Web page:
Sources: Big East Basketball Schools Meet With Aresco To Discuss League's Future
The seven Catholic, non-FBS, Big East schools met with Commissioner Mike Aresco on Sunday "to express their concerns for the direction of the conference," and the meeting "ultimately could lead to them splitting from the Big East's football members," according to sources cited by Katz & McMurphy of ESPN.com. Sources said that the N.Y. meeting was the "first among the seven schools," a group that includes Marquette, DePaul, St. John's, Georgetown, Providence, Seton Hall and Villanova. Sources added that the schools "discussed a number of options but most importantly wanted to have 'lots of dialogue to better understand the best course of action for the future.'" A source said that "no decision was made on what future action to take." Katz & McMurphy write at issue is "whether the Big East basketball-only schools have the power to dissolve the league, and retain all the assets and brand name." One source said that until July 1, the seven schools "have the majority votes and the necessary three-fourths to have controlling power." There are only three remaining football members -- Connecticut, Cincinnati and South Florida -- but a number of sources "couldn't confirm whether Temple, which is a football-only member this season, has a controlling vote." At Sunday's meeting, "which was earlier reported by AJerseyGuy.com, the seven basketball-only schools wanted to secure the best possible television deal." Aresco was there to "soothe any concerns about the prospects of a new deal." The "problem for the Catholic seven would be that if they were to venture off without taking the assets and brand name, they would forfeit all the NCAA tournament revenue from the conference and would be left without any start-up to form a new conference" (ESPN.com, 12/11).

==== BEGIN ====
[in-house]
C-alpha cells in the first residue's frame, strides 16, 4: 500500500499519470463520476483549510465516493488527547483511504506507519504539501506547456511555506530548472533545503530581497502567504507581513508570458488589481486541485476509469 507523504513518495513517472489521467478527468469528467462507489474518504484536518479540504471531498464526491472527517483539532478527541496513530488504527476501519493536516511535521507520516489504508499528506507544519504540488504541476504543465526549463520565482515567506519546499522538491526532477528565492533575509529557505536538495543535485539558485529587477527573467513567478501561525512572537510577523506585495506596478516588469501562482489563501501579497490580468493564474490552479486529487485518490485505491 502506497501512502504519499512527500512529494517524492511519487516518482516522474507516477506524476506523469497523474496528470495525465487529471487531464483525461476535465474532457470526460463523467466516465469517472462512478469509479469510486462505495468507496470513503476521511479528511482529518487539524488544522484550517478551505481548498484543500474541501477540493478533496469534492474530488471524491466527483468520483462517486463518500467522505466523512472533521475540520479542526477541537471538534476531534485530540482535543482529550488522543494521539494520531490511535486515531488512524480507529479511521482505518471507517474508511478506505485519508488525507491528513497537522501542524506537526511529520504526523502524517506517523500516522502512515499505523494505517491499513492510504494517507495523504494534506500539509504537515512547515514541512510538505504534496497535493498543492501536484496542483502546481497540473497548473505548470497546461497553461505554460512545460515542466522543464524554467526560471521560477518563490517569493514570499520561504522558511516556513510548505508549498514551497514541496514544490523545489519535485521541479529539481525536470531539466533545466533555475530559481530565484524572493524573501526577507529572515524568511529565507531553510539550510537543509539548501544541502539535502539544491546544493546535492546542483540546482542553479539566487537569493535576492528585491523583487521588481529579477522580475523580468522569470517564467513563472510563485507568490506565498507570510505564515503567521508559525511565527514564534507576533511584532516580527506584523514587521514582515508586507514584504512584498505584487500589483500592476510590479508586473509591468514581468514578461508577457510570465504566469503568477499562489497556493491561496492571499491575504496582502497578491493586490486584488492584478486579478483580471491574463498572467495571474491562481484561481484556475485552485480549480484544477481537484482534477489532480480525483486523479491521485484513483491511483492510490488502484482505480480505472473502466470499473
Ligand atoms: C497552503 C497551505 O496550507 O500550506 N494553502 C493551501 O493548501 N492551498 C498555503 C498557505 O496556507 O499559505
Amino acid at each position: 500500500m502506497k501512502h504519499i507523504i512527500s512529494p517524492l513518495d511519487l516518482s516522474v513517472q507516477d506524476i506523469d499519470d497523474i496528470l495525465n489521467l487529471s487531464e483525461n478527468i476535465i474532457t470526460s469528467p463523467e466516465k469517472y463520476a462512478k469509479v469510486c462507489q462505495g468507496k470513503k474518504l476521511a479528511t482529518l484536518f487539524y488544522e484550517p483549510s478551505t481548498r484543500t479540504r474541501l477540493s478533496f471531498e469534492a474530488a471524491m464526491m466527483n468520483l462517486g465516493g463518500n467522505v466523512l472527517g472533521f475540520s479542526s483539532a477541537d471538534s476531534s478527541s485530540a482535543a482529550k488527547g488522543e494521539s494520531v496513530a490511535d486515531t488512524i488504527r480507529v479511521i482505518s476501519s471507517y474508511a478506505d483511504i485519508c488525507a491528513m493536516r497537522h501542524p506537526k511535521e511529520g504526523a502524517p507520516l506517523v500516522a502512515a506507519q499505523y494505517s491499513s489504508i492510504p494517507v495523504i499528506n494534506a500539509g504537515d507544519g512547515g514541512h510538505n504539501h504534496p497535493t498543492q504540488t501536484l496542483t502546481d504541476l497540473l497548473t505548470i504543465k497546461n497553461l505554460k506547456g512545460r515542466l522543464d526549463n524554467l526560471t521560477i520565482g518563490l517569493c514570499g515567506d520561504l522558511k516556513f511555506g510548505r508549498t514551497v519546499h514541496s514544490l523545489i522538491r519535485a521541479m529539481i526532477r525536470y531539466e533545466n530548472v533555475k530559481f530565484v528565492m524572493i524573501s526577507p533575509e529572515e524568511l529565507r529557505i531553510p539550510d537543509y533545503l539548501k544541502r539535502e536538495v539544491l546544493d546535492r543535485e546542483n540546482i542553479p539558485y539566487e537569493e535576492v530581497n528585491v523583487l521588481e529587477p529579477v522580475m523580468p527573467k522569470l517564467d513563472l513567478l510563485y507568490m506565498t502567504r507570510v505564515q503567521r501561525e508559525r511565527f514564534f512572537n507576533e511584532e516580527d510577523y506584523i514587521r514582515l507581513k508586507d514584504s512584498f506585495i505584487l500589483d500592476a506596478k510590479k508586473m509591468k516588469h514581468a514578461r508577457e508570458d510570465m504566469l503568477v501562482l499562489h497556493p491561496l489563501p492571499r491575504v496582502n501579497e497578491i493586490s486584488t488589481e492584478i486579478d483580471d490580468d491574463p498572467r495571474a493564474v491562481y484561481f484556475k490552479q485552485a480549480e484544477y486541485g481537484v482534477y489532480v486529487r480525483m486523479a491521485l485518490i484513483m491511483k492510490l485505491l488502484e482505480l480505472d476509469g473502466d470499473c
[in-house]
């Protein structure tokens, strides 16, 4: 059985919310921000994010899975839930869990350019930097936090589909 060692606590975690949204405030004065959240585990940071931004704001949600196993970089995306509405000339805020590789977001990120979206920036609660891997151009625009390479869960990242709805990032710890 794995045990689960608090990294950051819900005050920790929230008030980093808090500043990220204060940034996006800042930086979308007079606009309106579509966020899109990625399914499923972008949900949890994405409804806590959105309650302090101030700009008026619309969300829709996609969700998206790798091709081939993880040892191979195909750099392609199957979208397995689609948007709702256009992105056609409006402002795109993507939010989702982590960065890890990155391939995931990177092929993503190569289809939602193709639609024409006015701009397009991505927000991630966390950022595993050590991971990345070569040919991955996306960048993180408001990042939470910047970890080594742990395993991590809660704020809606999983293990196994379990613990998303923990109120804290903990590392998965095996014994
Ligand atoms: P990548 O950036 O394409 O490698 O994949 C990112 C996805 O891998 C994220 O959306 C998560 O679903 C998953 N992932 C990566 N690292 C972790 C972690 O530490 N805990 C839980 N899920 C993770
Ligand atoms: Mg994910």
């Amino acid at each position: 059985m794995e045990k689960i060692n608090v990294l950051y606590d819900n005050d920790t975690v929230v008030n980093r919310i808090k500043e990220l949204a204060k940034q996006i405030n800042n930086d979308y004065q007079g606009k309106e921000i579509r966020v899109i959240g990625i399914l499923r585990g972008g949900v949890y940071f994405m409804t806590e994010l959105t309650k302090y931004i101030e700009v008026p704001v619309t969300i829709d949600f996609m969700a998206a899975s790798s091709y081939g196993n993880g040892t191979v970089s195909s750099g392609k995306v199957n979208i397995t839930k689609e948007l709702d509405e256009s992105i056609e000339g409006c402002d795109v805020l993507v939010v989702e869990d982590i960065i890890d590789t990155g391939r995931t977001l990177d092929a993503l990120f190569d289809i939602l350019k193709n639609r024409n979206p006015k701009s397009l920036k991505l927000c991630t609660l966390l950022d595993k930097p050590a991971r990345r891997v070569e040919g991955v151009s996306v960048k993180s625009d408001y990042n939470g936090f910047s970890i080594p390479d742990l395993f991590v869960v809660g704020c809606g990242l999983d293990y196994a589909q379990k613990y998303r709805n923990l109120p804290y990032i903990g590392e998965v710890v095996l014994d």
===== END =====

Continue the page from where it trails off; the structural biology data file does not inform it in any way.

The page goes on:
WHO WIELDS THE POWER? In Providence, Kevin McNamara wrote the seven schools now are "in a position of strength in the league as numerous football members have announced plans to leave the Big East." Sources said that Big East presidents and ADs have "held numerous discussions over the last several months on the viability of the conference" (PROVIDENCEJOURNAL.com, 12/10). SPORTING NEWS' Mike DeCourcy writes the possibility of the seven schools breaking off on their own is "highly unlikely, as it would force all of them ... to pay exit fees and separate from the Big East brand, the league’s long-term contract to hold the championship tournament at Madison Square Garden and all the money due them from other schools’ exit fees and previous NCAA Tournament earnings" (SPORTINGNEWS.com, 12/11).
GREENER PASTURES: In Cincinnati, Cliff Peale reported the latest conference realignment moves "spurred a flurry of emails among University of Cincinnati officials last month." The e-mails show UC leaders "believed the school could get into the Atlantic Coast Conference with the Big 12 as a secondary option." UC AD Whit Babcock in an e-mail to President Santa Ono on Nov. 18, before the ACC announced its decision to accept Louisville, wrote, "Big 10 and ACC moves ... could cause Big 12 perhaps to rethink staying at 10 schools. We need to focus on both ACC (primarily) but also Big 12." The e-mail and other documents also show that UC "tried to enlist Ohio State University football coach Urban Meyer, whose sister works at UC." Meyer eventually "backed away from that request" (CINCINNATI.com, 12/10).